President Trump spent another week feuding with a Democratic governor, this time as Michigan Gov. Gretchen Whitmer dealt with historic levels of rainfall which led to the collapse of a pair of privately-owned dams in the state. Instead of momentarily pausing his politics of petty revenge, Trump made matters worse, as is his wont.
The president diverted already strained resources for a campaign stop in Michigan that doubled as a political stunt, advertising his personal refusal to wear a mask, even in settings where everyone else is required to. Trump's antagonistic rhetoric towards a state that is facing multiple life-or-death crises at the same time was widely criticized. But what he did more quietly this week reveals just how vulnerable his deregulatory actions have left America.
In a move strikingly reminiscent of the Ukraine scandal, Trump took to Twitter on Wednesday to threaten to withhold federal funding from Michigan, even as floodwaters from the two breached dams forced thousands of residents of the city of Midland to flee their homes. Trump's apparent goal was to coerce Michigan officials not to send vote-by-mail applications to the state's 7.7 million registered voters. As usual, the president was unclear about exactly what funding he had in mind. Hours later he sent another tweet claiming that his administration had already activated military and Federal Emergency Management Agency (FEMA) response teams but said Gov. Whitmer "must now 'set you free' to help." Whitmer said at a news briefing on Tuesday that she had already contacted federal officials for help and activated the National Guard. Once again, nobody really knows what Trump was talking about.
Nevertheless, the salient point here is that the president of the United States, after witnessing the flooding of an entire region amid a major public health crisis, was to suggest, in public, that the government and people of Michigan owed him something in exchange for federal aid. Trump then traveled to a Ford plant in Michigan on Thursday and offered this explanation for the failure of the privately-owned dams: "Perhaps there was a mistake."
Like many disasters, the beginnings of the Michigan dam failures are far removed in time from the actual event, so this event can hardly be described as a mistake. All indications are that this week's historic flooding was caused by years of neglect and mismanagement of a public good that was co-opted for private profit. It doesn't help that the headquarters of Dow Chemical, including a Superfund site with known cancer-causing chemicals, is directly downstream of all this floodwater.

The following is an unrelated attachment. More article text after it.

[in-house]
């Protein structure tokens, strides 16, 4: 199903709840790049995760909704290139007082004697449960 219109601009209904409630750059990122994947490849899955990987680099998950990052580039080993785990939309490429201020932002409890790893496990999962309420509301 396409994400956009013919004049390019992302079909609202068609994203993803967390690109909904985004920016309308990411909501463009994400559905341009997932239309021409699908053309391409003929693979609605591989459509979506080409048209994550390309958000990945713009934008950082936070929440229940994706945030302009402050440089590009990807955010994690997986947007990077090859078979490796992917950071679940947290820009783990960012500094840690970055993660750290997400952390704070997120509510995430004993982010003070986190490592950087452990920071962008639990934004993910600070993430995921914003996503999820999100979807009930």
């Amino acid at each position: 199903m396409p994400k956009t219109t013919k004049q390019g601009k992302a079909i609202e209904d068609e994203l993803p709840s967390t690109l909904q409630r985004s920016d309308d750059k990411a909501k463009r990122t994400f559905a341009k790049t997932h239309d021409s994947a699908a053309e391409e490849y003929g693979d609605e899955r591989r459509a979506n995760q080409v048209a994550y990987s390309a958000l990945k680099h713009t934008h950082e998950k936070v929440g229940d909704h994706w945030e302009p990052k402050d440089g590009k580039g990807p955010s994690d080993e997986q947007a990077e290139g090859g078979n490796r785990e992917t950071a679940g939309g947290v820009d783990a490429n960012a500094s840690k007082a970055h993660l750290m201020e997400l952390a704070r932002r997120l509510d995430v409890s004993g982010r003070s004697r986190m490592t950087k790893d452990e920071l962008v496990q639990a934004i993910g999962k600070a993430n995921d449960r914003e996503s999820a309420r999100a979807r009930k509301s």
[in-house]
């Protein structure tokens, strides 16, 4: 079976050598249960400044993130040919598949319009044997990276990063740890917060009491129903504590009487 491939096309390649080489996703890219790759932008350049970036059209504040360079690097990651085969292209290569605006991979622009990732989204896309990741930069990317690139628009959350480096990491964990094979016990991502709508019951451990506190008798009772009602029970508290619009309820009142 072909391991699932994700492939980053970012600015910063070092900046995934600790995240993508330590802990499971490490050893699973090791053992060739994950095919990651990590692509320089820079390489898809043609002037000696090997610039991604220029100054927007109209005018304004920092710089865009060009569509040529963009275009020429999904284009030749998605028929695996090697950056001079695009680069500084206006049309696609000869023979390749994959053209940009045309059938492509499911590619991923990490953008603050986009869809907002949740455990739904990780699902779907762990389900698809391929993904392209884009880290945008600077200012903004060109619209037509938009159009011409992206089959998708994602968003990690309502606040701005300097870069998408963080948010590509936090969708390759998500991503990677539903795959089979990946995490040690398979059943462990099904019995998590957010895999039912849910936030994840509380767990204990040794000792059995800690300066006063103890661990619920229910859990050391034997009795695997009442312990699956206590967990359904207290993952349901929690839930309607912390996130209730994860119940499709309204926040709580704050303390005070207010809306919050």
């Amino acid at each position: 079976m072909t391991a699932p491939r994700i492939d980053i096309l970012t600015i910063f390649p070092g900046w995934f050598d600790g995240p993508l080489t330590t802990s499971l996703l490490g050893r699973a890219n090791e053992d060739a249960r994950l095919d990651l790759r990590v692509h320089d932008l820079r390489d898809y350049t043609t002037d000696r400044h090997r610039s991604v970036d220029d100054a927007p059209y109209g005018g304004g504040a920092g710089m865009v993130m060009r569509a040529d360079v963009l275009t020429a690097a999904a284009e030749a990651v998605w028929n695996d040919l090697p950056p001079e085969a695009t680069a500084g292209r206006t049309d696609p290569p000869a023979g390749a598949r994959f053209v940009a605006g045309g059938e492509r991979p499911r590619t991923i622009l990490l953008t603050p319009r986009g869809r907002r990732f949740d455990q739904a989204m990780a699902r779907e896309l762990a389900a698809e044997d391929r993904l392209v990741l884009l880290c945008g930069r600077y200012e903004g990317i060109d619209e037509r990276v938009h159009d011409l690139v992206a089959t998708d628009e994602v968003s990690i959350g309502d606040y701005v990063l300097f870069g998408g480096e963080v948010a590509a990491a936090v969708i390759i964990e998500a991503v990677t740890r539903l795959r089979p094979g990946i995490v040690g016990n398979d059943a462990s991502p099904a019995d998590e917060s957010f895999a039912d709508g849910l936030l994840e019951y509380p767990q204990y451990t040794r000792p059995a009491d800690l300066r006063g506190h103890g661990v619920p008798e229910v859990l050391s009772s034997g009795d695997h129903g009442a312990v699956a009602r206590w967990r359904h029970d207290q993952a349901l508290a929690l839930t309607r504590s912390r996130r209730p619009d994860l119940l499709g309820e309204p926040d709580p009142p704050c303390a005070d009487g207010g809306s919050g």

The owner of the breached dams, Lee Mueller, who heads a company called Boyce Hydro, has been cited numerous times in recent years. Federal regulators had even revoked one of the company's four dam operating licenses in 2018 over an inability to handle a major flood. At least two of Boyce Hydro's dams were identified as being "high hazard," meaning that according to the National Dam Safety Program and FEMA, loss of life would likely result if they failed or were incorrectly operated.
The potential failure of the Edenville Dam, wrote federal regulators, "would pose a very substantial risk to life and property, and Boyce has repeatedly failed to comply with the orders of the Regional Engineer and other Commission staff or to work with Commission staff to resolve these instances of noncompliance, notwithstanding being given many opportunities to do so." The dam was flagged as unable to handle heavy rainfall back in the 1990s. But Mueller, a Trump supporter who publicly backed the president against impeachment in a Reuters article last year, didn't want to pay to repair them. After years of delay, Boyce Hydro finally agreed to sell the dams to a task force of residents from four neighboring counties who hoped to implement overdue repairs. This is yet another example of the wealthy privatizing their profits and socializing the losses.